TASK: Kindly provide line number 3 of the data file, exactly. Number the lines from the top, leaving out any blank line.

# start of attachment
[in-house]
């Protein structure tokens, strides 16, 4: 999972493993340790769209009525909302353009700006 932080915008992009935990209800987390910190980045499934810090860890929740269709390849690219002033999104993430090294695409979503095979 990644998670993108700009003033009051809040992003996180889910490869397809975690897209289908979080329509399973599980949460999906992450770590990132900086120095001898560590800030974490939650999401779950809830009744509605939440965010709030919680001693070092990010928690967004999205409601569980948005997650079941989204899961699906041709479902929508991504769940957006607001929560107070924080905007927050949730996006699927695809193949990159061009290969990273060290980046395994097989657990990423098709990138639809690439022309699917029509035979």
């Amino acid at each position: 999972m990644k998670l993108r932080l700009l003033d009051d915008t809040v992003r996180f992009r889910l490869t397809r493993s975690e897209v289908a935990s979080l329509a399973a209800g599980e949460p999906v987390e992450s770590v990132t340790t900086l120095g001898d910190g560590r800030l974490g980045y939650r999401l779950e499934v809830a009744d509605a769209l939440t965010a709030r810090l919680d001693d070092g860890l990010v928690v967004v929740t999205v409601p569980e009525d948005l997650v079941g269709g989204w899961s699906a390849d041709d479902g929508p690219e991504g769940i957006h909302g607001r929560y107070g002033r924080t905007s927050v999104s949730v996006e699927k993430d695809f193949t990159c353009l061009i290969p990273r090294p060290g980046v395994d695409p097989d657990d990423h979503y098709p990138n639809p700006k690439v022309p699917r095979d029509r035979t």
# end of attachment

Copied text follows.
């Amino acid at each position: 999972m990644k998670l993108r932080l700009l003033d009051d915008t809040v992003r996180f992009r889910l490869t397809r493993s975690e897209v289908a935990s979080l329509a399973a209800g599980e949460p999906v987390e992450s770590v990132t340790t900086l120095g001898d910190g560590r800030l974490g980045y939650r999401l779950e499934v809830a009744d509605a769209l939440t965010a709030r810090l919680d001693d070092g860890l990010v928690v967004v929740t999205v409601p569980e009525d948005l997650v079941g269709g989204w899961s699906a390849d041709d479902g929508p690219e991504g769940i957006h909302g607001r929560y107070g002033r924080t905007s927050v999104s949730v996006e699927k993430d695809f193949t990159c353009l061009i290969p990273r090294p060290g980046v395994d695409p097989d657990d990423h979503y098709p990138n639809p700006k690439v022309p699917r095979d029509r035979t």